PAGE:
For some, a gruesome sight. The rally moved the Israeli author Tomer Dreyfus, among others, to leave the left-wing party Die Linke. In his opinion, party co-chair Dietmar Bartsch’s commitment to Israel demonstrated that he supported “the lie of Israel’s ‘right to self-defence’”. Similar quarrels, positionings, resignations and hostilities have been taking place for weeks, and not just on social media. How could it come to this?
First, a confession: “Only in Germany” isn’t just an illusion. Due to its historical genesis, the Israel solidarity movement in Germany can ironically seem terribly German, even if it is still bandied about with the attribute “antideutsch” (anti-German). But there is a fundamental difference between the Israel solidarity of the German president Frank-Walter Steinmeier or Ulf Poschardt, editor-in-chief of the conservative daily Die Welt, and a leftist, anti-fascist or even communist version of it. It lies in the fact that the former justifies the necessity of the state of Israel “because of” Germany and the other “against” Germany.
A statesmanlike solidarity with Israel is one of big words. One is often “deeply affected” when another “disgusting” attack has occurred – and nothing else. The director of the Anne Frank Educational Centre in Frankfurt, Meron Mendel, dubbed this “solidarity on demand” in the Frankfurter Allgemeine Zeitung.
The left-wing movement that shows solidarity with Israel in Germany, on the other hand, usually does so because it considers the Jewish nation state a necessary lesson of Hitler’s fascism. Because its supporters wish to recognise that a protective space for Jews is needed for as long as antisemitism exists and the conditions that enabled the Shoah persist. The movement sees history as a sequence of facts that can make one thing possible and another impossible. In other words, from their perspective, Germany isn’t finished. The beast is merely slumbering. In terms of realpolitik, therefore, only a nation state in which Jews are always safe can prevent a new catastrophe. And that implies a state that can, in doubt, defend itself.
This movement has existed in a subversive form since the 1990s, sometimes in the form of autonomous groups, university departments or subcultural centres, and, as the list shows, it is anything but a movement with mass appeal. The idea that “criticism of Israel” can be antisemitic, however, is also shared in Germany by more substantial institutions such as the Amadeu Antonio Foundation or the Jewish Forum for Democracy and Against Antisemitism (JFDA). This position even spills over into the cultural sphere on occasion, as can be seen in the campaign Artists Against Antisemitism, while still remaining a minority position here too.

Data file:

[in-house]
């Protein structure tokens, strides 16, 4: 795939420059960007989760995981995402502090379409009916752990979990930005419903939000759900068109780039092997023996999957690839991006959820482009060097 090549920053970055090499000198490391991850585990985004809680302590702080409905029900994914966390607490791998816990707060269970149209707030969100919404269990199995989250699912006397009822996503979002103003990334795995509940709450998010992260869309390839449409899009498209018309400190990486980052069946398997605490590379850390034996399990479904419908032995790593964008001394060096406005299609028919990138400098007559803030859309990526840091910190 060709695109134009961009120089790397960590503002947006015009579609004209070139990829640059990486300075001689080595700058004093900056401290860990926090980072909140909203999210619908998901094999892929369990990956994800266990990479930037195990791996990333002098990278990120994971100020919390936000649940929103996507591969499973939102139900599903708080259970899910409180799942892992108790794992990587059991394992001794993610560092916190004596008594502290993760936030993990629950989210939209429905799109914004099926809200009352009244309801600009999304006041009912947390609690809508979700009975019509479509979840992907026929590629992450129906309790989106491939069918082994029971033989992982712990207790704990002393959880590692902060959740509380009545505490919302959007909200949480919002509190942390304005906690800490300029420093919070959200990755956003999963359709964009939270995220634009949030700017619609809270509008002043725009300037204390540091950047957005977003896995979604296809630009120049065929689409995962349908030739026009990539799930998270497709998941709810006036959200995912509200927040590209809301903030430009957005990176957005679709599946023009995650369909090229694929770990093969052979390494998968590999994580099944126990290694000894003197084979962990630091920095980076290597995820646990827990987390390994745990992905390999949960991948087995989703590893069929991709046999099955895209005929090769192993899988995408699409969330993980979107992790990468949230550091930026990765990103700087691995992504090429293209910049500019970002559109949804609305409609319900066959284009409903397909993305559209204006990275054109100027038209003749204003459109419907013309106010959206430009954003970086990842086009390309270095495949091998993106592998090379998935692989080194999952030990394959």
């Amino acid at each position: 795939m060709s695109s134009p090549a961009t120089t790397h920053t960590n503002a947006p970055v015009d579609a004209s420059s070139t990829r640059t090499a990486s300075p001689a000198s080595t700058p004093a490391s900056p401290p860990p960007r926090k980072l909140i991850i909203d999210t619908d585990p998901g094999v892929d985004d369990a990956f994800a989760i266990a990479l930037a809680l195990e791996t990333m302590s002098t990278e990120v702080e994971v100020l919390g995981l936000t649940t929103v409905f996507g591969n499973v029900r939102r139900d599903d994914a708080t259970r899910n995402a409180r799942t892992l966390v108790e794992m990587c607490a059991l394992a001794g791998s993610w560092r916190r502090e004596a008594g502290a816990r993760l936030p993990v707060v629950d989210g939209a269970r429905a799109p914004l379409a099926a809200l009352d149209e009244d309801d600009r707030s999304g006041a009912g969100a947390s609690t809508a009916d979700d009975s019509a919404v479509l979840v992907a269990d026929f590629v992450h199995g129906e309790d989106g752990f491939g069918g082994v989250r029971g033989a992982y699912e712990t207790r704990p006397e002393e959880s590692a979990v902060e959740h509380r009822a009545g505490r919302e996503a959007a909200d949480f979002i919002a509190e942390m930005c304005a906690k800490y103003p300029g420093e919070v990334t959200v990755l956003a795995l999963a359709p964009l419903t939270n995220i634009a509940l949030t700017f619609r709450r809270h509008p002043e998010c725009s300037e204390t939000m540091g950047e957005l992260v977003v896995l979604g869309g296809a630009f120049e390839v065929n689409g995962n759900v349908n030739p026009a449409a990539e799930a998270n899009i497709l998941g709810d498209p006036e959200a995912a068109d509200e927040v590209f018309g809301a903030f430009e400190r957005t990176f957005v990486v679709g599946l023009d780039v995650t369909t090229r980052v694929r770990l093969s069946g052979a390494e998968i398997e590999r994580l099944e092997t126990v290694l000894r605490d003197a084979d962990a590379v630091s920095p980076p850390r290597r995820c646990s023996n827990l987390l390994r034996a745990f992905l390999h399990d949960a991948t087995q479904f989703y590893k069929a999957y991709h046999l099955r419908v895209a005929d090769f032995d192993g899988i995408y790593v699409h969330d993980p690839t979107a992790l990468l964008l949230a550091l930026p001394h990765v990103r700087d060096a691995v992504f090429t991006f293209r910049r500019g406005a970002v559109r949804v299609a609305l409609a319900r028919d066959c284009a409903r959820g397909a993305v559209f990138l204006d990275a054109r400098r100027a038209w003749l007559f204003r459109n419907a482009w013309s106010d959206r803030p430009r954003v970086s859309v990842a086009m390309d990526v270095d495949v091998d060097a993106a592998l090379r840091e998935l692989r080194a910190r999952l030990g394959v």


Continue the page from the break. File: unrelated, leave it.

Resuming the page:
Amplifier of hate
Many of these groups and institutions differ from a statesmanlike solidarity with Israel because they don’t limit themselves to symbols and ceremonial speeches, but rather conduct research and educate. In doing so, they often come to conclusions that aren’t at all palatable to the bourgeois milieu in Germany. The same applies to antisemitism research, which for historical reasons is and has been conducted more intensively in Germany than in almost any other country, for example at the Centre for Research on Antisemitism at the Technical University in Berlin.
This stance also differs from being shallowly “against Nazis” because it sees anti-fascism as a concrete political demand instead of a symbolic statement. It also differs from what is understood by “solidarity with Israel” in the Axel Springer high-rise, home to the newspapers Die Welt and Bild, as well within the ranks of the far-right AfD party – which is at best a particular way of being pro-Western and pro-capitalist, and at worst an amplifier for agitation against Muslims, migrants and refugees. This hypocritical solidarity with Israel and criticism of antisemitism is empty. It can therefore be directed against anyone who doesn’t fit into the neoliberal agenda, as the recent attacks against the German journalist Carolin Emcke show.
And yet: people are often insulted and threatened for their pro-Israeli stance and critical work against antisemitism, not only in Germany. Because if there’s one thing that antisemites such as the former vegan celebrity chef turned far-right conspiracy guru Attila Hildmann hate at least as much as Jews, it’s Germans who ally themselves with Jews. They smell the “Israel lobby” behind every non-Jew who defends Israel or speaks out against antisemitism, because they simply cannot imagine that non-Jews would do such a thing without having their brains washed or receiving something in return. This is how they resolve the identity conflict in their minds.
The head of the Amadeu Antonio Foundation, Anetta Kahane, is regularly the target of defamation and violent threats. The former elite soldier Franco A., currently on trial in Frankfurt, is accused of planning an attack on her. Fabian Wolff writes: “In Germany, it is not taboo to love Israel. It does not require any courage to declare your support for and solidarity with that country”. This may apply to lip service solidarity with Israel, but it doesn’t apply to practical and anti-fascist solidarity.
Left-wing pro-Zionism has never been able to achieve consensus in Germany, not even within its own ranks. The anti-German movement has also already gone through its own process of splintering. Those still wishing to use this label today to describe themselves can be sure of their political loneliness as well as their enemies left, right and centre. Those who do this publicly, live at least with the potential of danger.